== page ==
Posted in Architects, Architecture, Architecture + Design, Contemporary Architecture, contemporary design, Design, Designalog, Interior Design, Interiors, Residential Architecture | Tagged: archdaily, Architecture, Balconies, Beach house E-3 by Vértice Arquitectos, Beach House I-5 by Vértice Arquitectos, Cantilevers, Concrete, Design, Designalog, Gardens, glass, Homes, Houses, Housing, J4 Houses, J4 Houses by Vertice Arquitectos, Lima, Lomas del Mar, Peru, Residential Architecture, South America, Terraces, Vértice Arquitectos | Leave a Comment »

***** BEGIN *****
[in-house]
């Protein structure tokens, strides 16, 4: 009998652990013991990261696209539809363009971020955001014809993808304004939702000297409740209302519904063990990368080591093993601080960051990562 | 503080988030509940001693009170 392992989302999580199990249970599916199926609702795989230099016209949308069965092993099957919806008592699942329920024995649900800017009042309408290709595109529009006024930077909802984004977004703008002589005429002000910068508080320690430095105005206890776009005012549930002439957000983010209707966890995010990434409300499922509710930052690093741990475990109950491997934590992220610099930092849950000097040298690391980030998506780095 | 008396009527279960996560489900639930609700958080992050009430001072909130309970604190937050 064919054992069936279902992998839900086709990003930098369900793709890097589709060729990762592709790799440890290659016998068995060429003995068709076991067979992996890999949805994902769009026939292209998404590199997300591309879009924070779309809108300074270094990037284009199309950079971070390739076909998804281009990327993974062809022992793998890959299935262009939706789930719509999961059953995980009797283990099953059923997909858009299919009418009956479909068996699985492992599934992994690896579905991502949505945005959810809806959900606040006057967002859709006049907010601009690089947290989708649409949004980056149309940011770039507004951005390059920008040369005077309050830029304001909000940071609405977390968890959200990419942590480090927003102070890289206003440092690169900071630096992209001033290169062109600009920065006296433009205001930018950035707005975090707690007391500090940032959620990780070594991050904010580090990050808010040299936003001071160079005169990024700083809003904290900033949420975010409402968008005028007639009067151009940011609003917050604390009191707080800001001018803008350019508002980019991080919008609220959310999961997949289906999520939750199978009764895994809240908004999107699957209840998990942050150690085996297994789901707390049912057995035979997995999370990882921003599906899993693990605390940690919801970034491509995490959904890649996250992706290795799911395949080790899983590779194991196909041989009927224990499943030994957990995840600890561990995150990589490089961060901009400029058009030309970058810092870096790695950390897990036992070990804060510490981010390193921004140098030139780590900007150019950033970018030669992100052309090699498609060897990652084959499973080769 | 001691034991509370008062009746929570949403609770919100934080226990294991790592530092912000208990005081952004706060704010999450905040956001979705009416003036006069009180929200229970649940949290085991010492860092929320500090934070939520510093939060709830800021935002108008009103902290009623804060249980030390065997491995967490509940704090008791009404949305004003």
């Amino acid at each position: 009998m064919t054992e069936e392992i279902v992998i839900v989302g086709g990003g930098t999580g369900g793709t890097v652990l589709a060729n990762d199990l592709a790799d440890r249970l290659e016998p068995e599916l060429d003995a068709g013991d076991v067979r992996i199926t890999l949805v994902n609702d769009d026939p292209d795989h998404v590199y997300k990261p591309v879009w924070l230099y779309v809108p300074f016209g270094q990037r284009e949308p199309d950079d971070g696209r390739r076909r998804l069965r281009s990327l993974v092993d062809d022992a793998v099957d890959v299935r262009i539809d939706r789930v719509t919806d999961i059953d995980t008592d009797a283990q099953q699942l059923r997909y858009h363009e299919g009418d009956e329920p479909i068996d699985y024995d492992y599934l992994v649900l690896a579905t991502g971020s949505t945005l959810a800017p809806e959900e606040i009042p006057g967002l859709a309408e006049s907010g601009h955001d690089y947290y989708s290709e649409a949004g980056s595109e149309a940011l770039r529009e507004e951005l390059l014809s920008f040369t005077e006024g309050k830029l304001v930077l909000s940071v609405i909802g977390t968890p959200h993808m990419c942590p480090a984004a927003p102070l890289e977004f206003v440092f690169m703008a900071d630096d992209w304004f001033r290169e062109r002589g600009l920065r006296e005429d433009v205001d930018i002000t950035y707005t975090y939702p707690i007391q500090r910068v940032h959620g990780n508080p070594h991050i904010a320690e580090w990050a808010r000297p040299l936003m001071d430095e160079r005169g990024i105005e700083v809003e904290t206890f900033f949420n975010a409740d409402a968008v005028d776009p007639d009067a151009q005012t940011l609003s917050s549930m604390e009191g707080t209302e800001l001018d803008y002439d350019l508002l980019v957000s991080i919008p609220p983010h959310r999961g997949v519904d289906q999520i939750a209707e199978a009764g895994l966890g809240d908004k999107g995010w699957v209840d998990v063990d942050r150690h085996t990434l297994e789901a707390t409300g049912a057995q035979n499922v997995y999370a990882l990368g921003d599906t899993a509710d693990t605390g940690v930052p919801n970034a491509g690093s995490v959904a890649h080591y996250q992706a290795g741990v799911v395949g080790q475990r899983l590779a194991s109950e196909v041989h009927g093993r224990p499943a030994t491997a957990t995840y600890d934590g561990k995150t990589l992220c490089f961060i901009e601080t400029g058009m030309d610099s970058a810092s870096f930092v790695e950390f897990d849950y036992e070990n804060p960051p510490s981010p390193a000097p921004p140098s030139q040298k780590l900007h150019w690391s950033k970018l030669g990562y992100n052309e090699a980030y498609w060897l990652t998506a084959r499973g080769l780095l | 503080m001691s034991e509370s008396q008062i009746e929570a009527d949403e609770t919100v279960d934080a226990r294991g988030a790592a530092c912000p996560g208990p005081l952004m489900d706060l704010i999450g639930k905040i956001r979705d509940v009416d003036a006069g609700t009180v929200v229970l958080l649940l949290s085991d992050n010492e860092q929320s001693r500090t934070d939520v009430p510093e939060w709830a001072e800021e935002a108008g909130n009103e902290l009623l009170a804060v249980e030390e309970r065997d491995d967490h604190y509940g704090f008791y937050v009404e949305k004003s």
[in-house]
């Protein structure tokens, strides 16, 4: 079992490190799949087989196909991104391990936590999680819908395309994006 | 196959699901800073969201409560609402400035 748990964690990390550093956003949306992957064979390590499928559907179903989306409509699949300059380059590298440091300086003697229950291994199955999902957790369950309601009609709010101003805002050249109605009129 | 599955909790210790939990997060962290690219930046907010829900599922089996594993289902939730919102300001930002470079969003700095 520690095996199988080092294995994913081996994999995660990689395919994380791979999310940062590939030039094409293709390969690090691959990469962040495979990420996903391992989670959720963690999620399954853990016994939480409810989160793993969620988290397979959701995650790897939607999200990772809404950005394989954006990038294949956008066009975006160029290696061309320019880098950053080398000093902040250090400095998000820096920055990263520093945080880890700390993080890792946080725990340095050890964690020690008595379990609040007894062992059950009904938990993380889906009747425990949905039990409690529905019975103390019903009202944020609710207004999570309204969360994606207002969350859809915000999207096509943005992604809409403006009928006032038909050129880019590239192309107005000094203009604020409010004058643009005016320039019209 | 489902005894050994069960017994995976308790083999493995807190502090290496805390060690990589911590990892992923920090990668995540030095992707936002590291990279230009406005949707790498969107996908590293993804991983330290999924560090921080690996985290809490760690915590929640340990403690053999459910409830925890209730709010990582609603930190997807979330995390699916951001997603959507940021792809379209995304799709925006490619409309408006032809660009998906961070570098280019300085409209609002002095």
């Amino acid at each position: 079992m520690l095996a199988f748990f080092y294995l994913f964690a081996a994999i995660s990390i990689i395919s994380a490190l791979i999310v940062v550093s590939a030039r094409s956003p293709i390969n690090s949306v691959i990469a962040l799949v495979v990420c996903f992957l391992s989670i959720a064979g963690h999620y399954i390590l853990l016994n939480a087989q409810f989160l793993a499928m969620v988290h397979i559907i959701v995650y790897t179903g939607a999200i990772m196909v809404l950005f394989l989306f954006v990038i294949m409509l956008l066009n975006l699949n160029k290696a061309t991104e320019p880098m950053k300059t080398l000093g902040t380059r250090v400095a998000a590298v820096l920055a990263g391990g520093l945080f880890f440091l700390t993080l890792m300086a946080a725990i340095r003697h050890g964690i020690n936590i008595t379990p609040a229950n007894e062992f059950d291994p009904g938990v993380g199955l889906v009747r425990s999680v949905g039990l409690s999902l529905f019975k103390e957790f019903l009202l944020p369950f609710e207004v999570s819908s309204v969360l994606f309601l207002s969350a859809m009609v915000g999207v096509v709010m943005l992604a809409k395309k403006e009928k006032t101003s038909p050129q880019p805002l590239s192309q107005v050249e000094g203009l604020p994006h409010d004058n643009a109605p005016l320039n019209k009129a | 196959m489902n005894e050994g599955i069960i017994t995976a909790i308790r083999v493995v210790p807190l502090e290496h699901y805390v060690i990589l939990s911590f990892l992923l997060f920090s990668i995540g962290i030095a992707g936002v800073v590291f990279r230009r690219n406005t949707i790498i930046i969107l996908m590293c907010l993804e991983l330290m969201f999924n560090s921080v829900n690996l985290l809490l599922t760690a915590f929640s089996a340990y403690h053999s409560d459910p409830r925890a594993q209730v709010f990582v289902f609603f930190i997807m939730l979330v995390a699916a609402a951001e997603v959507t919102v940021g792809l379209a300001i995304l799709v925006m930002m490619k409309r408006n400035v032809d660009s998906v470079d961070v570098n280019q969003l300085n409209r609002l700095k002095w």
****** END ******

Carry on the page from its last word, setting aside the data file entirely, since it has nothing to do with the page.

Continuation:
Posted by the editors on Wednesday, 27 March 2013